One great feature of Solr is that you can employ different query parsers, even in the same query. There is a standard Solr/Lucene parser and there are number of extensions. One useful extension is the ExtendedDisMax parser. In this parser, it is possible to specify a percentage of query words (or blocks) that should appear in a document. This is some kind of fuzzy matching.

Consider an example of a two-word query "telegraph invent". To retrieve documents using a 80% threshold for the number of matching words, one can specify the following search request:

_query_: "{!edismax mm=80%} telegraph invent "

There is, however, a catch. One may expect that 80% of matching words in a two-word query means that retrieved documents contain both query words. However, this appears not be the case. Somewhat counter-intuitively, the minimum required number of matching keywords is computed by rounding down rather than by a more standard rounding half up. (or half way down)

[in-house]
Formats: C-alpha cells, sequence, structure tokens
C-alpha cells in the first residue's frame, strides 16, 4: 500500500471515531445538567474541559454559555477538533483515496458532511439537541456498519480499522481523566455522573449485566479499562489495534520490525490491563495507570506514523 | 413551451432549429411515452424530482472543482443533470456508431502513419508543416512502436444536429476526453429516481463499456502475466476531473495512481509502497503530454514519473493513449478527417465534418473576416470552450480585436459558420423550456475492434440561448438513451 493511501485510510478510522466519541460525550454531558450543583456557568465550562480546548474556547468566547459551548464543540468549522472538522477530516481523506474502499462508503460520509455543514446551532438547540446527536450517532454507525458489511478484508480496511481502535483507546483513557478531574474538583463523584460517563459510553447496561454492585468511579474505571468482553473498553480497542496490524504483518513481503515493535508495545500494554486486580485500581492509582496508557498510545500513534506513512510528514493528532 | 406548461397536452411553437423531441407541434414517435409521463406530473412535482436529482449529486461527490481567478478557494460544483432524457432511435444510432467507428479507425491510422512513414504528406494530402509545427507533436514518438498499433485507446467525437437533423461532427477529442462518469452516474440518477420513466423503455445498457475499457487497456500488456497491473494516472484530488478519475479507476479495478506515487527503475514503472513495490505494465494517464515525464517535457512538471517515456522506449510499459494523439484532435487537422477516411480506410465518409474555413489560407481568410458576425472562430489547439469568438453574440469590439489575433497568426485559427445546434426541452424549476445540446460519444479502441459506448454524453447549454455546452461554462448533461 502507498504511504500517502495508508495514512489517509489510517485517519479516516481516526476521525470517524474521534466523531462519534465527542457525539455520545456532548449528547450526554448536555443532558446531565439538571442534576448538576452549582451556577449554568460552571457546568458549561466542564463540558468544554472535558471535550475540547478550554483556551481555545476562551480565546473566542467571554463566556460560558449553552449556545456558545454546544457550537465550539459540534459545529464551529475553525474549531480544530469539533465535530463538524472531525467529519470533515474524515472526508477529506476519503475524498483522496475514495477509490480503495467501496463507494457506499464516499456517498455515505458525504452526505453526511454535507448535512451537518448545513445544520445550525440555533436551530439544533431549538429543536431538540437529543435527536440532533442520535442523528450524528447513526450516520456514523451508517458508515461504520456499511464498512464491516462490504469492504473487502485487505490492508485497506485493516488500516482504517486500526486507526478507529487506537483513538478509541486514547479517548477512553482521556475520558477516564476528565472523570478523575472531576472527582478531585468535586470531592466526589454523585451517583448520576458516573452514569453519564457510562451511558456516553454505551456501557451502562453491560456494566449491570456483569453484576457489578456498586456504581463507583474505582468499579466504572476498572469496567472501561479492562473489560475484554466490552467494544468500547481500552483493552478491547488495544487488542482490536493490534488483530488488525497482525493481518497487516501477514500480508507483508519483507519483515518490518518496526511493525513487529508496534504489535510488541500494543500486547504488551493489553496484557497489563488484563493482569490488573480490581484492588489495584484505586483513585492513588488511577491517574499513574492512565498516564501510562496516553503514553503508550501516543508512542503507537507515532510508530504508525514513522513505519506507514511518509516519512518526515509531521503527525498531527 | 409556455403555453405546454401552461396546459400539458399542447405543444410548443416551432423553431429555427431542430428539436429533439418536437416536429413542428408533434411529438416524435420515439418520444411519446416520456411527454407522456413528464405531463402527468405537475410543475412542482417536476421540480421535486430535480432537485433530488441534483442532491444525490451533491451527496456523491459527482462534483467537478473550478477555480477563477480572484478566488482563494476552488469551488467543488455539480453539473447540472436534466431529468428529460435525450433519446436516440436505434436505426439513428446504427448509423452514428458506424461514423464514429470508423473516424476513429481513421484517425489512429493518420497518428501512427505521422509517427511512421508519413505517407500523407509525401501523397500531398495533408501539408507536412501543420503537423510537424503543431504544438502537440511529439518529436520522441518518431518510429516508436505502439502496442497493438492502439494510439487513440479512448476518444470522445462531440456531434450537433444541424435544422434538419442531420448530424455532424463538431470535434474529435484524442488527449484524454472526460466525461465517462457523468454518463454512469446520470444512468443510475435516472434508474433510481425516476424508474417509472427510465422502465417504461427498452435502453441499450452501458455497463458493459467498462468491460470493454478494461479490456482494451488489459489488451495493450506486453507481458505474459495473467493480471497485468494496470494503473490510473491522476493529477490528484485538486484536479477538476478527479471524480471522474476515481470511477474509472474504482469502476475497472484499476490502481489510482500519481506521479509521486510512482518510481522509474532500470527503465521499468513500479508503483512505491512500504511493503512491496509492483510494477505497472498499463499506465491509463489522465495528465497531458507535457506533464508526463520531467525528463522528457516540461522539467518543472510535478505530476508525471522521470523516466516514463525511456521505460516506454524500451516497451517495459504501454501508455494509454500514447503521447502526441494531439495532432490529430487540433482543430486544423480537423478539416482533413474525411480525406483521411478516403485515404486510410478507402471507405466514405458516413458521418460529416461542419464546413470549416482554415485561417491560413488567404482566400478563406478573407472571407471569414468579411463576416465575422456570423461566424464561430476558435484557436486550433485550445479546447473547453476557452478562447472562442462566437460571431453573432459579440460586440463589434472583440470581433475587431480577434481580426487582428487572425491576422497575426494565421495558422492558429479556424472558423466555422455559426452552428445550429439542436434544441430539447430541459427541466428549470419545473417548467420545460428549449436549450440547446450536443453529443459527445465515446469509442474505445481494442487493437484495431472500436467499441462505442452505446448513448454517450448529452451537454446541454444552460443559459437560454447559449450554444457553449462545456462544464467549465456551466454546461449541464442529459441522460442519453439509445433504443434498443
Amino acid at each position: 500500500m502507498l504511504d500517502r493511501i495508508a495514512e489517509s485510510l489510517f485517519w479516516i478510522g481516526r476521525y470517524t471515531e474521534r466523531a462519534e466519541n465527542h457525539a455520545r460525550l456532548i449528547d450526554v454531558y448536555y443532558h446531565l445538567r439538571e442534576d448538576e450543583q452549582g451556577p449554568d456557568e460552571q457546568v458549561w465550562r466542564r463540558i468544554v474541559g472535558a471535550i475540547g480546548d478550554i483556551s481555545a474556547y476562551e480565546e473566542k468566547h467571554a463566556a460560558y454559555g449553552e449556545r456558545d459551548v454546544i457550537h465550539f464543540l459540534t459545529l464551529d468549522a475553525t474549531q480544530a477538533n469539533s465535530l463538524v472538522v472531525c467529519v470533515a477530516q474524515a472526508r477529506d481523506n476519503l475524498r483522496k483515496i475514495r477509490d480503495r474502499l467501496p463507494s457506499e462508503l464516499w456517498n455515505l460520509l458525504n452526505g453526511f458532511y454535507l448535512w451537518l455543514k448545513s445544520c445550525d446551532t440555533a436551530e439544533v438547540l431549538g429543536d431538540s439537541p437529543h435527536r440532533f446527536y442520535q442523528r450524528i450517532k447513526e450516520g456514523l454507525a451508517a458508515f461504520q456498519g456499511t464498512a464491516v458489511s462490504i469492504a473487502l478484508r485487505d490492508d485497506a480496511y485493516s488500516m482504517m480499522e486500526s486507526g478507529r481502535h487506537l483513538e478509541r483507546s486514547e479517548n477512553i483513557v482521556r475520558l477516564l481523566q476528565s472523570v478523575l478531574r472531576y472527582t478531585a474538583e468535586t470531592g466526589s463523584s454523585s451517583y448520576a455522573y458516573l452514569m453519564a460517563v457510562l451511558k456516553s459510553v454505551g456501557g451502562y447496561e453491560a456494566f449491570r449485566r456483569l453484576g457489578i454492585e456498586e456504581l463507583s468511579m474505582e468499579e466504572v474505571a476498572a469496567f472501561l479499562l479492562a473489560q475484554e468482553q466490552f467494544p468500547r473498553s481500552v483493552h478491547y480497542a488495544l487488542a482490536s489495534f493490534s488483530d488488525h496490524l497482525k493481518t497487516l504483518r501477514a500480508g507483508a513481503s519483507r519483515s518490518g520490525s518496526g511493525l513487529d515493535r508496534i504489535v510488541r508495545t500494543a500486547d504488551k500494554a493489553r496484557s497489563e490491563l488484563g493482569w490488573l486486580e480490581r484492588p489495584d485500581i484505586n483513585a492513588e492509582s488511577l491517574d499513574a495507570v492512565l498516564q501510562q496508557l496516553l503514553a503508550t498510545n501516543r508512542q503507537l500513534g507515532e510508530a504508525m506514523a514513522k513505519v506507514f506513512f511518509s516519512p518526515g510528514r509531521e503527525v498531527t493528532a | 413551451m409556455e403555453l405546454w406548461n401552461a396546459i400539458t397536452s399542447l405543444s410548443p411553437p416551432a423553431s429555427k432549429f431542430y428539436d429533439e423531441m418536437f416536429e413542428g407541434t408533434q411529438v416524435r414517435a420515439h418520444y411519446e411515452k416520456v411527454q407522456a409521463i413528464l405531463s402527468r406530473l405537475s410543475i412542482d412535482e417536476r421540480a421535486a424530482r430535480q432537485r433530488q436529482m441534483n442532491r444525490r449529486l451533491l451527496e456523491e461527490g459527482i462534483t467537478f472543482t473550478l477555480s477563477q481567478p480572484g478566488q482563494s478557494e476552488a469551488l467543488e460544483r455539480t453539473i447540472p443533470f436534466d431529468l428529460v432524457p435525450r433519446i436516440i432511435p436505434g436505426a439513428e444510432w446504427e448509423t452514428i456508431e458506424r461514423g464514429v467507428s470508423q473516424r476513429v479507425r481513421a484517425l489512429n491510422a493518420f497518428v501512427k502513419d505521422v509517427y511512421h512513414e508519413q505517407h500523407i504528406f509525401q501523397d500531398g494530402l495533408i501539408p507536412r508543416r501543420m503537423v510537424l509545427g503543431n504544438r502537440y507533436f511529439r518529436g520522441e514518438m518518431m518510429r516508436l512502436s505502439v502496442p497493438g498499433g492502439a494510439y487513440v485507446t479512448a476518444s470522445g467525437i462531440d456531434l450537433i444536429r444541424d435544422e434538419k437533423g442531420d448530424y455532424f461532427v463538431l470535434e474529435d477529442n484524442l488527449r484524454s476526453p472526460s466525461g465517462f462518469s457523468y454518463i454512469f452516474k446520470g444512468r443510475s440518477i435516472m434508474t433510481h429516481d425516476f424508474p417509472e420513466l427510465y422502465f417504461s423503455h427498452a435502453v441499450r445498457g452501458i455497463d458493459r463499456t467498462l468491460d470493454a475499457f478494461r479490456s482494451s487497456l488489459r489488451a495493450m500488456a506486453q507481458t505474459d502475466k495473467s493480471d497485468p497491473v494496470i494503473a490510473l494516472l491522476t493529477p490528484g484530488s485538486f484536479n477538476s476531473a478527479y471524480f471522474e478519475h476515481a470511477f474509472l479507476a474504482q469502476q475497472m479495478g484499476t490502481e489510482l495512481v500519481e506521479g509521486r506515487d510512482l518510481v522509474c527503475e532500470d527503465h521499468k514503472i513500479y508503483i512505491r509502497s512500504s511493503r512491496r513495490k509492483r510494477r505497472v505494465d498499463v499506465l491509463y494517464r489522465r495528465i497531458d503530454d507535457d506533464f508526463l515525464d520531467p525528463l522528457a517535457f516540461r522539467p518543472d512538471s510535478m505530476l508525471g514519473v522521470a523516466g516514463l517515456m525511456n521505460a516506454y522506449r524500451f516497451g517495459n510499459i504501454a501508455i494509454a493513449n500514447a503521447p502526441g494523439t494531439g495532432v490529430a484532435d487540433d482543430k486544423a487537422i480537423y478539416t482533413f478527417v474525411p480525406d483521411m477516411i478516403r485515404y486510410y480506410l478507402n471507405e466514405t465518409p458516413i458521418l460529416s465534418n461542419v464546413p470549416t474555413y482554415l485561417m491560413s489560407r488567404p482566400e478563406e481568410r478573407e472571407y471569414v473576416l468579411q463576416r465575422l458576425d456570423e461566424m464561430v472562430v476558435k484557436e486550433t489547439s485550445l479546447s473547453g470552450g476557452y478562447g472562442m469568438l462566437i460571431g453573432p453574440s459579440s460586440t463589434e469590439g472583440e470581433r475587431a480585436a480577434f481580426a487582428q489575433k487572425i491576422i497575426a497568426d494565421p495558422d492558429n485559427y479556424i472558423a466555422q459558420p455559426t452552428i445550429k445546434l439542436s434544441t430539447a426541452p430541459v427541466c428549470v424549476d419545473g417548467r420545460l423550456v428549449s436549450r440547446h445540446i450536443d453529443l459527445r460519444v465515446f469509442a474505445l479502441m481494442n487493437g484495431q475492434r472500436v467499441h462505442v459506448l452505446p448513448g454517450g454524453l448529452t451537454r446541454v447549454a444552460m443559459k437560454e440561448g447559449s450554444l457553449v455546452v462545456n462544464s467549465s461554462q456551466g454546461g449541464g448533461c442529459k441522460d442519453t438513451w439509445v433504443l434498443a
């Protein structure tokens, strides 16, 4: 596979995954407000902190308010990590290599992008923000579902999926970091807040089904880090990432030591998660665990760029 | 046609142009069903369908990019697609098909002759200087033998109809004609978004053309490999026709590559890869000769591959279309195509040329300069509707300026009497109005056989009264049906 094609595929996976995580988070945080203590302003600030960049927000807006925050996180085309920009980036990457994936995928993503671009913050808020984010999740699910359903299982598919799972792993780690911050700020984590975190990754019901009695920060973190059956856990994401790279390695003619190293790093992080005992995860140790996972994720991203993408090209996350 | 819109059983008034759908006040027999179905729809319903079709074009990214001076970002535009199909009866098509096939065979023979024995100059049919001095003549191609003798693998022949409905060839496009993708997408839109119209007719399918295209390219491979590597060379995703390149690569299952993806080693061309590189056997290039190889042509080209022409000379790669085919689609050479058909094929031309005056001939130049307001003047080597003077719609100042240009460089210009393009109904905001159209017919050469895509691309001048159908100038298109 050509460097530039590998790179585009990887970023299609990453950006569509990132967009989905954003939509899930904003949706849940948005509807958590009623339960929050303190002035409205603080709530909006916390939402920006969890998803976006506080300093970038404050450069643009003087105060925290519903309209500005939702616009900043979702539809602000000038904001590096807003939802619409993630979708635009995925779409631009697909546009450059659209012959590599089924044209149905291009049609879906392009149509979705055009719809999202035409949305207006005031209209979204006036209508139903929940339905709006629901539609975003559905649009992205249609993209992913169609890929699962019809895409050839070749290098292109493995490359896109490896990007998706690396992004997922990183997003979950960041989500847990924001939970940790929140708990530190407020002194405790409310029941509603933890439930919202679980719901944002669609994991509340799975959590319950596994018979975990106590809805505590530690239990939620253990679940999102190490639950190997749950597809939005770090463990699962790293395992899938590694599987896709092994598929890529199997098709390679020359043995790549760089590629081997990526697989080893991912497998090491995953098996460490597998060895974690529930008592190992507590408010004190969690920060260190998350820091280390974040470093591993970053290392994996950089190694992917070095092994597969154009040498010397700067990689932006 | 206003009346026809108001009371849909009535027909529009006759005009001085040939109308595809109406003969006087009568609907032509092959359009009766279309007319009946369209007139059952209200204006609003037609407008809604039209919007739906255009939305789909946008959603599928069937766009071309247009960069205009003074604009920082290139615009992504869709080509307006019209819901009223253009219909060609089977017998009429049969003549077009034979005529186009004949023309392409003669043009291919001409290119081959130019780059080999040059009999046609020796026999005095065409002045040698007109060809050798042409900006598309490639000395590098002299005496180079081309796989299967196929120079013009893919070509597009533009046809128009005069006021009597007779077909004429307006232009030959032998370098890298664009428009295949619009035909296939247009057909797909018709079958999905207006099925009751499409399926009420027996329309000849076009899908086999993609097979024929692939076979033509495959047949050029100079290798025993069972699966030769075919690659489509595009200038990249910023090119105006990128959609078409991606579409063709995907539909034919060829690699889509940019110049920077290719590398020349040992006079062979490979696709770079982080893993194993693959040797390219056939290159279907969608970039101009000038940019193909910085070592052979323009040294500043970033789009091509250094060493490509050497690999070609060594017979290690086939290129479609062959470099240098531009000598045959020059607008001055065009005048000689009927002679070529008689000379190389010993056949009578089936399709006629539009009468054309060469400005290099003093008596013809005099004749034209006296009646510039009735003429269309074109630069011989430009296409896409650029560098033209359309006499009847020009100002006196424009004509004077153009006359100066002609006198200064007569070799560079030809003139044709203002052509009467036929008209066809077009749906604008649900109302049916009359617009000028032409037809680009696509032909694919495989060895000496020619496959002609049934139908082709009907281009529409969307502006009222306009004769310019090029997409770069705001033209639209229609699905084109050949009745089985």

What if you want to enforce the minimum number of words appearing in a document in a more transparent way? Turns out that you can still do this. To this end, one needs to specify the minimum number of words explicitly, rather than via a percentage. The above example would need to be rewritten as follows:

_query_: "{!edismax mm=2} telegraph invent "

It should apparently be possible to specify even more complex restricting conditions where, e.g., percentages and absolute thresholds are combined. More details on this can be found here. However, combining conditionals did not work out for me (I got a syntax error).



On the Size of the Deep Web